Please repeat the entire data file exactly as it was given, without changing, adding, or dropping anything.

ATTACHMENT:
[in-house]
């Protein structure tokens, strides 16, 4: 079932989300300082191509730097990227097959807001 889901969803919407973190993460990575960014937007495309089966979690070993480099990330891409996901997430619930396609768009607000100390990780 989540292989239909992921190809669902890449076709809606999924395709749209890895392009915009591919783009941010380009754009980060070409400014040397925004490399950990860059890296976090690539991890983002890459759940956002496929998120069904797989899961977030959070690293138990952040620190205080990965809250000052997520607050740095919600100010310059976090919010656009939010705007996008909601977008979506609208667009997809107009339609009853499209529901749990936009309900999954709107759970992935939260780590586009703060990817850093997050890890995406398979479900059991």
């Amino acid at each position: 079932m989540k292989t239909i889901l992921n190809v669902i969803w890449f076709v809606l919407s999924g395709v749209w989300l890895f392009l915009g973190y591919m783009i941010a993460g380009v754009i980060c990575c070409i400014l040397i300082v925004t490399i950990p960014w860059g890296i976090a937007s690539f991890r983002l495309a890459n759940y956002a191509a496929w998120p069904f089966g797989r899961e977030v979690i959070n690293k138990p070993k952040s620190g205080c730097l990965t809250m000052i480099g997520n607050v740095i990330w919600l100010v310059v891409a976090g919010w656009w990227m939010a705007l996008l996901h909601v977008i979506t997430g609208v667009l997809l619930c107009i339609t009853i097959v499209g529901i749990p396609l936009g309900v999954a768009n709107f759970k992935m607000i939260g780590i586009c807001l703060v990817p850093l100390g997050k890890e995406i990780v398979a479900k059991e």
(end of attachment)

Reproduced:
[in-house]
């Protein structure tokens, strides 16, 4: 079932989300300082191509730097990227097959807001 889901969803919407973190993460990575960014937007495309089966979690070993480099990330891409996901997430619930396609768009607000100390990780 989540292989239909992921190809669902890449076709809606999924395709749209890895392009915009591919783009941010380009754009980060070409400014040397925004490399950990860059890296976090690539991890983002890459759940956002496929998120069904797989899961977030959070690293138990952040620190205080990965809250000052997520607050740095919600100010310059976090919010656009939010705007996008909601977008979506609208667009997809107009339609009853499209529901749990936009309900999954709107759970992935939260780590586009703060990817850093997050890890995406398979479900059991």
């Amino acid at each position: 079932m989540k292989t239909i889901l992921n190809v669902i969803w890449f076709v809606l919407s999924g395709v749209w989300l890895f392009l915009g973190y591919m783009i941010a993460g380009v754009i980060c990575c070409i400014l040397i300082v925004t490399i950990p960014w860059g890296i976090a937007s690539f991890r983002l495309a890459n759940y956002a191509a496929w998120p069904f089966g797989r899961e977030v979690i959070n690293k138990p070993k952040s620190g205080c730097l990965t809250m000052i480099g997520n607050v740095i990330w919600l100010v310059v891409a976090g919010w656009w990227m939010a705007l996008l996901h909601v977008i979506t997430g609208v667009l997809l619930c107009i339609t009853i097959v499209g529901i749990p396609l936009g309900v999954a768009n709107f759970k992935m607000i939260g780590i586009c807001l703060v990817p850093l100390g997050k890890e995406i990780v398979a479900k059991e």